I want to thank Senator Ruston for putting this motion about unanswered questions before the Senate today, because the number of unanswered questions from estimates and other questions on notice is outstanding. These have critical implications for transparency in government, particularly transparency about programs that are failing, that are having huge impacts on Australians. Today, budget day, we're talking about the budget being about choices, about deciding who this government is supporting and who it isn't. It's very clear from the silence on some issues that particular groups of people are not being supported in this budget and not being supported by this government.

I also have many unanswered questions in the portfolios that I am responsible for, for the Greens, particularly to the Minister for Social Security, to the Department of Social Security, about our income support system and the absolutely punitive conditions that people who are living on income support are facing when it comes to so-called mutual obligations, which are ridiculous hoops, ridiculous trials, that people have to jump through just to continue to receive payments that are below the poverty line.

I've got one unanswered question that is about payment suspensions. These are people who are on income support, who are on JobSeeker, who are having their payments suspended. I asked a question at last estimates about the number of payment suspensions by demographic group and program, the number of individuals subject to payment suspensions, the number of payment suspensions broken down by type of participation failure by program for each month from December 2020 to the present, the number of payment suspensions leading to a payment delay or cancellation, demerit and penalty counts by stage of the targeted compliance framework, and the number of payment-on-hold messages and conversion to payment suspensions.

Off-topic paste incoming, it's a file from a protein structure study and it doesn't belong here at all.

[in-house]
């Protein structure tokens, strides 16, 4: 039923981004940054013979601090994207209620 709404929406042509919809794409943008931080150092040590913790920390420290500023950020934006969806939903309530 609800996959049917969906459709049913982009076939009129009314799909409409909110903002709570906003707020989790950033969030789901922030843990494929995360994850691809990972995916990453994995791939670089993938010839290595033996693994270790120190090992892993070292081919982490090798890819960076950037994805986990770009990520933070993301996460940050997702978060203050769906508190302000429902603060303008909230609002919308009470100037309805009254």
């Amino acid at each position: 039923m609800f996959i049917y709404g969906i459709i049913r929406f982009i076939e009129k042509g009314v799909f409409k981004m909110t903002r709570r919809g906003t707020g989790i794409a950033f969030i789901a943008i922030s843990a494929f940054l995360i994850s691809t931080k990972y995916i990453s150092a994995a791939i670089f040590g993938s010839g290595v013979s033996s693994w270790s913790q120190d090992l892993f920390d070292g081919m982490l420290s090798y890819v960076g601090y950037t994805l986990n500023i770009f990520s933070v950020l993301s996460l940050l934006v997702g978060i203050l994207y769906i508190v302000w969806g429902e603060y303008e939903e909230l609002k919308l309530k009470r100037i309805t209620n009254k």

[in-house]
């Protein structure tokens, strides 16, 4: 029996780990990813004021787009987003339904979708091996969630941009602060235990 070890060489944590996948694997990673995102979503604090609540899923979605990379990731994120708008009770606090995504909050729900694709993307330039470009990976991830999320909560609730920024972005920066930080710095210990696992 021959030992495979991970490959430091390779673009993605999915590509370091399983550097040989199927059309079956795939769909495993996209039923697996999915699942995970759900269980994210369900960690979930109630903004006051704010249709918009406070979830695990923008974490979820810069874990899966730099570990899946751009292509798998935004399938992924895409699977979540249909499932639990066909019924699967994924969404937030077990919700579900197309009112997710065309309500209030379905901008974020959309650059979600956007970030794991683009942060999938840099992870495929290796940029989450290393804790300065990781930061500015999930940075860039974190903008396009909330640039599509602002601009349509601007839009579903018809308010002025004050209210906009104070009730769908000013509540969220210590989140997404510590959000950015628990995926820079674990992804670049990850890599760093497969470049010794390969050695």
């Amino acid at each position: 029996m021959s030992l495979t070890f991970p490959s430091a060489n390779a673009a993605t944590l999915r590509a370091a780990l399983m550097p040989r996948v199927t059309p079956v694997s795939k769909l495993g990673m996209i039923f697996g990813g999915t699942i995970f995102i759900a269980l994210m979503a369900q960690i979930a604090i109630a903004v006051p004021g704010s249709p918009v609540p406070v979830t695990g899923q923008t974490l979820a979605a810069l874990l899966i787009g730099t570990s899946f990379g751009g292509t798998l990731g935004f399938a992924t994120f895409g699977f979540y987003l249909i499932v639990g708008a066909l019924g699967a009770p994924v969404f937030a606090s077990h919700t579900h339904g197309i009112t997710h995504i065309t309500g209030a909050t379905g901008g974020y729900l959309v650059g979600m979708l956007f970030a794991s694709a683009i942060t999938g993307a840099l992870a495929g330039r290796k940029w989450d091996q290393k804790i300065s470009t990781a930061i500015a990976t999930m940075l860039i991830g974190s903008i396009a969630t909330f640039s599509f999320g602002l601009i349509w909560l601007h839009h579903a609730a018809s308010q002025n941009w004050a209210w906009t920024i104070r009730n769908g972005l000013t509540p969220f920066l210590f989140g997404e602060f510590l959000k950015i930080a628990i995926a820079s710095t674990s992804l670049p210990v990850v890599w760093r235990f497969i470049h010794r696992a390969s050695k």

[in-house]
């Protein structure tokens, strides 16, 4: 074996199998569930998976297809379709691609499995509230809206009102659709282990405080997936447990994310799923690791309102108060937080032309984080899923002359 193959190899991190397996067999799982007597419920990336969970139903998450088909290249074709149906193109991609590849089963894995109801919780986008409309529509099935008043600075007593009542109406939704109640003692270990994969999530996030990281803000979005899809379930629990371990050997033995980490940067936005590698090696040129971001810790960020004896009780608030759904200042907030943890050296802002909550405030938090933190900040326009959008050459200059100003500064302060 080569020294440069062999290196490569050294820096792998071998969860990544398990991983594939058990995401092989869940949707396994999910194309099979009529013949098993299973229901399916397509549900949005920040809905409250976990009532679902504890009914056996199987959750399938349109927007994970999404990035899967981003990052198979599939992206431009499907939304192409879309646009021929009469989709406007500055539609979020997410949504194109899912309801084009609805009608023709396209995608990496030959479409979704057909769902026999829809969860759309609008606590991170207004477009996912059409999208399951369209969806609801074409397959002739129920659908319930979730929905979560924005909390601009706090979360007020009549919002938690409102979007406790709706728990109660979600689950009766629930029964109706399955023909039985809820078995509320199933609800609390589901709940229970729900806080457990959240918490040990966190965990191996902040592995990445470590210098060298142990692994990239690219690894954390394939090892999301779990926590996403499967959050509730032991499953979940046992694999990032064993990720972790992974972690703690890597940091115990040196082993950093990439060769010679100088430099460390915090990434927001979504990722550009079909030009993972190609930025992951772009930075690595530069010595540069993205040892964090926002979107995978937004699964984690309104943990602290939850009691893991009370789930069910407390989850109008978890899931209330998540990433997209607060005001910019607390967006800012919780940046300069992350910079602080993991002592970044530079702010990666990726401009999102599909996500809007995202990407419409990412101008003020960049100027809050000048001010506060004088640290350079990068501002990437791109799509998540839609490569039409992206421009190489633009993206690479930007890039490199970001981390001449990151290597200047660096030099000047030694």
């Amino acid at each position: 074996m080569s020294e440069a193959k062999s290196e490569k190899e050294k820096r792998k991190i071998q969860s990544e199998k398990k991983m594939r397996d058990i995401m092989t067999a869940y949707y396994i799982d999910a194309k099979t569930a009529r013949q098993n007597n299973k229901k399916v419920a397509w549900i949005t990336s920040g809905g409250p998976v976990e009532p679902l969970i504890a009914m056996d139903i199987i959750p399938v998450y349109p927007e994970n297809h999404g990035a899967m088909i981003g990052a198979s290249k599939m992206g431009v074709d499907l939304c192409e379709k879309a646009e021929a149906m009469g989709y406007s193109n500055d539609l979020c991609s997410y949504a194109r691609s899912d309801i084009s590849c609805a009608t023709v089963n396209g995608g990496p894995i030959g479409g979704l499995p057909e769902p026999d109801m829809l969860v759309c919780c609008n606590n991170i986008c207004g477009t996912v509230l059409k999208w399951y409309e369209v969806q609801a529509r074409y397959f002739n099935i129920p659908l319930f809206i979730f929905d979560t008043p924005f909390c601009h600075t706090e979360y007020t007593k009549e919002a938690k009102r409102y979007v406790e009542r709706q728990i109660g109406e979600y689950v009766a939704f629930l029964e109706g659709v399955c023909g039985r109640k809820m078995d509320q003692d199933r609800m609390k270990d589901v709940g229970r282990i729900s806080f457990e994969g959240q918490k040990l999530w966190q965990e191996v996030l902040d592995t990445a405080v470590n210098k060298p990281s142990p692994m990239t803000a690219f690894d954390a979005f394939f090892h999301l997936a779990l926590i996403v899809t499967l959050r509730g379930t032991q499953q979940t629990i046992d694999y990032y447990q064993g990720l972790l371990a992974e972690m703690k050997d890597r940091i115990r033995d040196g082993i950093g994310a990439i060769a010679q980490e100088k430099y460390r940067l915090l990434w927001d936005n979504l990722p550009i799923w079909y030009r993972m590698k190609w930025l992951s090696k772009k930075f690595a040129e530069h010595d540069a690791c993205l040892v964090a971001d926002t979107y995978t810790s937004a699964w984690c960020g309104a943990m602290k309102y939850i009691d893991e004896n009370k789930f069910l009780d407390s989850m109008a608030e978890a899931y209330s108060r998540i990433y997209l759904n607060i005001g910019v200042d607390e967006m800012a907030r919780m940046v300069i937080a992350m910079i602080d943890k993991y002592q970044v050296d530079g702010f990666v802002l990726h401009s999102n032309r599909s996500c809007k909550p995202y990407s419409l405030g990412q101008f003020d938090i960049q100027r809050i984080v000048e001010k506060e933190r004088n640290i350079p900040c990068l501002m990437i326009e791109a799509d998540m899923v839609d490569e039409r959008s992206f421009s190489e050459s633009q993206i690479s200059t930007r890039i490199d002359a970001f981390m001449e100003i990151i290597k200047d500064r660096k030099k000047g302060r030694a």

This is critical information, because people are trying to survive on, as I said, below-poverty-line payments and are absolutely struggling to put food on the table, to pay their medical bills, to pay their rent, to get their kids off to school and to put shoes on their kids' feet. There are people in these conditions who are having their payments suspended because they are not fulfilling their mutual obligations. These are the people who can least afford to suddenly have no income coming in. They're people who haven't got big bank accounts to fall back on. There are a lot of people who haven't got family support, haven't got friends they can suddenly borrow $1,000 from. They're people who, if the money's not coming in, don't eat. These people, if their payments are suspended, go hungry. It means they can't afford to pay their rent and are at risk of being evicted. It means they can't go off to the chemist and pay for medication that might be keeping critical medical conditions under control. It has desperate impacts on their mental health, let alone the mental health impacts of knowing there is no money coming in. I have spoken to many people who tell me, when they've been put in this situation, of the damage it does to their mental health—the suicidal ideation.